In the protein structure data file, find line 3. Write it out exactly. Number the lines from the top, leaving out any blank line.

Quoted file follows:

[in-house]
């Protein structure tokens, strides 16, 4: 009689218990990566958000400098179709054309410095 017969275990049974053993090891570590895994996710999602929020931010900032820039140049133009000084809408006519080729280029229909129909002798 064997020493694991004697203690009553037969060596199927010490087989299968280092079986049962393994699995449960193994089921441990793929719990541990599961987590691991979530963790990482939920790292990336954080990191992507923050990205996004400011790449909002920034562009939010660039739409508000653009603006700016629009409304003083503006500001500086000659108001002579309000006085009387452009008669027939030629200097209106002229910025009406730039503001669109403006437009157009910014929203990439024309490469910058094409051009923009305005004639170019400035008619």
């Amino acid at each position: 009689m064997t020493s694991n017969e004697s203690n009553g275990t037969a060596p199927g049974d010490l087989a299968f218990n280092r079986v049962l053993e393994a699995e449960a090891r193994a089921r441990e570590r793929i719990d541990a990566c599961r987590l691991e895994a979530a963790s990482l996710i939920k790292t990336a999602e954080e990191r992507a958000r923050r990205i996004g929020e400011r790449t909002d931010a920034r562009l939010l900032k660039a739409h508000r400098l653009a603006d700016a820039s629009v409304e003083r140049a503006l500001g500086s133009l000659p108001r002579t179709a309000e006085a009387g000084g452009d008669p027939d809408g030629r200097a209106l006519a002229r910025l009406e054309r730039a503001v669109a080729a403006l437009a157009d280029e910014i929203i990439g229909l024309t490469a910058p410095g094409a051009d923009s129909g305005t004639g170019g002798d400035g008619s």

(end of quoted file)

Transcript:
């Amino acid at each position: 009689m064997t020493s694991n017969e004697s203690n009553g275990t037969a060596p199927g049974d010490l087989a299968f218990n280092r079986v049962l053993e393994a699995e449960a090891r193994a089921r441990e570590r793929i719990d541990a990566c599961r987590l691991e895994a979530a963790s990482l996710i939920k790292t990336a999602e954080e990191r992507a958000r923050r990205i996004g929020e400011r790449t909002d931010a920034r562009l939010l900032k660039a739409h508000r400098l653009a603006d700016a820039s629009v409304e003083r140049a503006l500001g500086s133009l000659p108001r002579t179709a309000e006085a009387g000084g452009d008669p027939d809408g030629r200097a209106l006519a002229r910025l009406e054309r730039a503001v669109a080729a403006l437009a157009d280029e910014i929203i990439g229909l024309t490469a910058p410095g094409a051009d923009s129909g305005t004639g170019g002798d400035g008619s």